John Beckwith

Beckwith was a 230-lb righthanded slugger who smashed some of the longest and most memorable home runs in Negro League baseball during the 1920s and early 1930s. A pull hitter who swung a huge 38″ bat, he hit against a severe fielder shift that did little to curtail his effectiveness. In 1921, as a 19-year-old rookie with the Chicago Giants, he became the first player, white or black, to hit a ball over the laundry roof behind Cincinnati’s Crosley Field. His longest blast, according to Hosely Lee, who pitched against Beckwith in the Eastern Colored League, came at Washington’s Griffith Stadium, which had the longest leftfield fence in the majors at the time. Beckwith’s home run hit an advertising sign, approximately 460′ from home plate and 40′ above the ground, behind the leftfield bleachers. Negro League great Ted Radcliffe said of Beckwith, “Nobody hit the ball any farther than him – Josh Gibson or nobody else.”

Beckwith played several positions, yet, despite his great size, appeared most frequently at shortstop. The core of his career spanned 1921-31, for which time only partial statistics are available. Only twice during those years did he hit less than .322, but though he topped the .360 mark six times, he never won a batting title. He finished second three times – twice to Hall of Famer Oscar Charleston, and once to Chino Smith. In 1925, he hit .419 to Charleston’s .430. He won two HR crowns, with nine in 1930 and seven in 1931, but lost two others to Charleston by one HR. He batted .398 as a rookie in 1921, and in 1924 batted .417 for the Baltimore Black Sox of the Eastern Colored League, hitting 40 HR against league and non-league competition. In 1927, he hit 12 HR in league competition, but reportedly hit an astounding 72 for the whole year. In 1930, with the N.Y. Lincoln Giants, he is said to have batted .546, including a documented .494 (40-for-81) in 20 league games.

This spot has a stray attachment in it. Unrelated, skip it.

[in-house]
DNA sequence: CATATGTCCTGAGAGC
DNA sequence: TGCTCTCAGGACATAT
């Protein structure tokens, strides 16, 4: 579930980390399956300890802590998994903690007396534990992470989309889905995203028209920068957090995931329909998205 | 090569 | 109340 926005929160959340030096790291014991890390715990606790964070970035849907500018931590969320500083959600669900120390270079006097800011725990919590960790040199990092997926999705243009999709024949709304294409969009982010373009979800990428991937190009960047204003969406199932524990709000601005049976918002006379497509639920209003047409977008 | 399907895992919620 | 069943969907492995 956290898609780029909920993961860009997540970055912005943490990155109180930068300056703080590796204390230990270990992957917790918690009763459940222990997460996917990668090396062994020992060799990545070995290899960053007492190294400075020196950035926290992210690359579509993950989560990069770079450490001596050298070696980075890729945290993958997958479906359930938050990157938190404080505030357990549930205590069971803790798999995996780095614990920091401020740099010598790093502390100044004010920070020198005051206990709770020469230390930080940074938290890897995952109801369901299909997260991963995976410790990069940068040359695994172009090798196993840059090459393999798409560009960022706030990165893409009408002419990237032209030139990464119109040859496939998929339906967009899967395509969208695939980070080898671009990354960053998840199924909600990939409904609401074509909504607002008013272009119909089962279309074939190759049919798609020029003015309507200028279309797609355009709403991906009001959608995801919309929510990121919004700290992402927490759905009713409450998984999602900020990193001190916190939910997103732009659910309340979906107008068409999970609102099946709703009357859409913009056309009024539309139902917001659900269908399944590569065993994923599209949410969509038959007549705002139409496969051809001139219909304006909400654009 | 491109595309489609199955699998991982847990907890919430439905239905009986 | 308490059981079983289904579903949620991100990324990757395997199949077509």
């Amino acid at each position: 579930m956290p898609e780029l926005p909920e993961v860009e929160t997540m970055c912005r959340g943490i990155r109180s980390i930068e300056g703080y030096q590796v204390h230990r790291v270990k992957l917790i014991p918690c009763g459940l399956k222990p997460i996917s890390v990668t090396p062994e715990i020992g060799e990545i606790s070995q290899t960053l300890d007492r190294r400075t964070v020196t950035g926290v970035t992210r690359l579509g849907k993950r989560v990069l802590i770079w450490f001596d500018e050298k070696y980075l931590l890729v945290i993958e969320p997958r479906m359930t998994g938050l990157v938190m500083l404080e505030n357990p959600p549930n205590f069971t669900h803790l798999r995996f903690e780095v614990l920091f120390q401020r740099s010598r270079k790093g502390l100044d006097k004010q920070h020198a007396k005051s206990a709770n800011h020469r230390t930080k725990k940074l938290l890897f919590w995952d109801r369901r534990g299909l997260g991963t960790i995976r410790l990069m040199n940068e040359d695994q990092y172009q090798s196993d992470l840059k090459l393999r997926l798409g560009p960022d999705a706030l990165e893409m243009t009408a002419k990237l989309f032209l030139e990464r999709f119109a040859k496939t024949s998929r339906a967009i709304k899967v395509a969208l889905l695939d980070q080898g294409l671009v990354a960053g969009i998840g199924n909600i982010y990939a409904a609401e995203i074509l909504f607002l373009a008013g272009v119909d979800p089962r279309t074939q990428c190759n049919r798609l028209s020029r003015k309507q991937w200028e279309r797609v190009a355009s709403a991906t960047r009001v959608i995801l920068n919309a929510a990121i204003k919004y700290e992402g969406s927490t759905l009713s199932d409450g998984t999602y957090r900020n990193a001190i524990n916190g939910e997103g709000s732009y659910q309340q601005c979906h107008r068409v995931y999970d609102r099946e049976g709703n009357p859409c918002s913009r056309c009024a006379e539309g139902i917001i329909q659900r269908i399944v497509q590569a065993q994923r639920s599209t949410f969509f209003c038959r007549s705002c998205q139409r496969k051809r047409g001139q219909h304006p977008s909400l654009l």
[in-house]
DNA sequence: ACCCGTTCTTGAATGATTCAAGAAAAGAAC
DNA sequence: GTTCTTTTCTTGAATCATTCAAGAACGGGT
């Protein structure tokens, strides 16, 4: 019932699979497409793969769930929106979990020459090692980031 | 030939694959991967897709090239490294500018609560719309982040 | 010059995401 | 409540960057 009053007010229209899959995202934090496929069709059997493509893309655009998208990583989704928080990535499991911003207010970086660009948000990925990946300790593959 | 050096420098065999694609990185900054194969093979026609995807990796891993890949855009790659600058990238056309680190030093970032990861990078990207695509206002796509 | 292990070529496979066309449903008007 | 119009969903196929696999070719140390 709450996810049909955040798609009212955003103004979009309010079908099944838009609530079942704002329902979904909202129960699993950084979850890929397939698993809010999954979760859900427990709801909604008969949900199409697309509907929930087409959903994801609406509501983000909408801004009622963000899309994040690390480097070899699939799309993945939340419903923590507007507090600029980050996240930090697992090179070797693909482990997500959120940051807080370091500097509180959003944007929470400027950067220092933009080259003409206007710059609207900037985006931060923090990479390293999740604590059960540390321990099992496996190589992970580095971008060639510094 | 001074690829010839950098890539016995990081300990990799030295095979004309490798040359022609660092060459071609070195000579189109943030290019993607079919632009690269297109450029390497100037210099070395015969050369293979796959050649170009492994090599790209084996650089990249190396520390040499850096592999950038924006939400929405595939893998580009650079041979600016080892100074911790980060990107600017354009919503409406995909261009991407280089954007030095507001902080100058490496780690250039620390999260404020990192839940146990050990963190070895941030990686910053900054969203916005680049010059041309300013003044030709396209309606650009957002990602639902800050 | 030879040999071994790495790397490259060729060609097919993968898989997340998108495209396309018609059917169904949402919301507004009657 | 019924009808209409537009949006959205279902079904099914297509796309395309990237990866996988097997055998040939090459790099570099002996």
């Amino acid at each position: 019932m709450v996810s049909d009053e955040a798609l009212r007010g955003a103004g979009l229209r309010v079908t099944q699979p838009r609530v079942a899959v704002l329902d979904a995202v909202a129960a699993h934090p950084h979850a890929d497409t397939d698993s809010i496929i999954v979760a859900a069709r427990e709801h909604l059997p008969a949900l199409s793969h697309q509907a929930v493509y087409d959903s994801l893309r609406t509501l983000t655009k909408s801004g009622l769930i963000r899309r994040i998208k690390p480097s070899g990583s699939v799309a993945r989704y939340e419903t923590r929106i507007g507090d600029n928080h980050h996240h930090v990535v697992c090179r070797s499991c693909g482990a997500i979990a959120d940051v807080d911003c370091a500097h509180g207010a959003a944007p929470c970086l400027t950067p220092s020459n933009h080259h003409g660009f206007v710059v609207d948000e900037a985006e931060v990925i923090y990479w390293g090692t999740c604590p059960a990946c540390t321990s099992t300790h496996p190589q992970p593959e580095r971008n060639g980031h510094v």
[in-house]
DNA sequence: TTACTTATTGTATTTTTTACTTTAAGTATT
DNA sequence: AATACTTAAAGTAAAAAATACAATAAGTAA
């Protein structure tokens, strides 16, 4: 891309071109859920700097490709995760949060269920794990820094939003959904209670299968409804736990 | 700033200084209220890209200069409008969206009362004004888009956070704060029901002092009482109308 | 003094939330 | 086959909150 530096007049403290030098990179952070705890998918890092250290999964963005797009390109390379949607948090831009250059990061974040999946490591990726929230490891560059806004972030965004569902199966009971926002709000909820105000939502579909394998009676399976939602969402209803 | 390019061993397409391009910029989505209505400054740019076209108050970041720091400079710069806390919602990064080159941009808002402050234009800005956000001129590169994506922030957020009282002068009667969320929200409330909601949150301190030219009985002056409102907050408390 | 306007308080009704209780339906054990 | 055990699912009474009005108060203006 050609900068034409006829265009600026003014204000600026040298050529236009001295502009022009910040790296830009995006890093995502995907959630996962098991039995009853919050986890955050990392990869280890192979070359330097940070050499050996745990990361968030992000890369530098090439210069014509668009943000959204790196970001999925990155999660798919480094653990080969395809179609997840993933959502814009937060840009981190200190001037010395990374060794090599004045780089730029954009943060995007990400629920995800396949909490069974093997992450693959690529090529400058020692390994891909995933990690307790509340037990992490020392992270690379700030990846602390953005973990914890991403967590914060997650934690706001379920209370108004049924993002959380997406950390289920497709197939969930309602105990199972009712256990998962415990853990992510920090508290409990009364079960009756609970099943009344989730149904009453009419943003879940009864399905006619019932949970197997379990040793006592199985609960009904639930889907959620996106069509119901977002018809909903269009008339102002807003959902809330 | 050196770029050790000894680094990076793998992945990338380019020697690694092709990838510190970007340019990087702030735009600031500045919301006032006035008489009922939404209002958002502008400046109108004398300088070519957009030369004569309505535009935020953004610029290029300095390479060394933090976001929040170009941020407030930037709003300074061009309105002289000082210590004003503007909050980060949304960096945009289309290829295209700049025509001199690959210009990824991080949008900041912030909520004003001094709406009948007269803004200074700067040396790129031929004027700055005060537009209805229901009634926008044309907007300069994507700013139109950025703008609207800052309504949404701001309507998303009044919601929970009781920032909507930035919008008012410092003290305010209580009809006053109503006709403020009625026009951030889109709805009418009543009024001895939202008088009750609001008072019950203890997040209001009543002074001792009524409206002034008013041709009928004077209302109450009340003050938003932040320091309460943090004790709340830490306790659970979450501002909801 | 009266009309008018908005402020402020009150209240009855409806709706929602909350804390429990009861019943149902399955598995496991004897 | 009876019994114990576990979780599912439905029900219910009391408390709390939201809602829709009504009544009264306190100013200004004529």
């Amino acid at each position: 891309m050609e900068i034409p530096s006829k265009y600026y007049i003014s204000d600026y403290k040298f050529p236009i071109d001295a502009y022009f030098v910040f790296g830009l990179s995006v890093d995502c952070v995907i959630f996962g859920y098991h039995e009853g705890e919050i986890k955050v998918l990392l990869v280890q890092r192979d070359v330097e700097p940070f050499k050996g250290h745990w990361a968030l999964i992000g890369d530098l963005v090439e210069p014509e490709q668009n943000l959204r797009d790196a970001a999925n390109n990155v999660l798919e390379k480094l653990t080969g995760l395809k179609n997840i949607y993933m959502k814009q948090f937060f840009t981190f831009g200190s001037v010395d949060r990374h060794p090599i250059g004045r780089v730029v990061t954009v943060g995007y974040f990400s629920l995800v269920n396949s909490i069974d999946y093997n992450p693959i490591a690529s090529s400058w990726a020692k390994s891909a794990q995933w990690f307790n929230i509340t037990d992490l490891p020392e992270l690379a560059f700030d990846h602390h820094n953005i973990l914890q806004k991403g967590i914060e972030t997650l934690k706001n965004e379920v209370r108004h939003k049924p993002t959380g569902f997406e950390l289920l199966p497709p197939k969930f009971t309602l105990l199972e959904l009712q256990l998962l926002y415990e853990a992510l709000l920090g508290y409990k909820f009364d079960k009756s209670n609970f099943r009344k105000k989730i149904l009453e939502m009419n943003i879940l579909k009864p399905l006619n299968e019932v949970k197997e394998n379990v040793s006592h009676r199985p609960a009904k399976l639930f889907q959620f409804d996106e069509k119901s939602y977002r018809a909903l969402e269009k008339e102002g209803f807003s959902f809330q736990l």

Beckwith was temperamental and had the reputation of being somewhat lazy and mean. He once punched out teammate Bill Holland, a pitcher, who had thrown his glove when Beckwith’s fielding error cost him a game. Because of his fiery disposition, he was traded often. In his last appearance documented by a newspaper boxscore (1934), he went 1-for-3 against Hall of Famer Dizzy Dean. He played a handful of games from 1932 to 1934, and supposedly finished his career in 1938 with the Brooklyn Royal Giants, though no records of his last four years exist.

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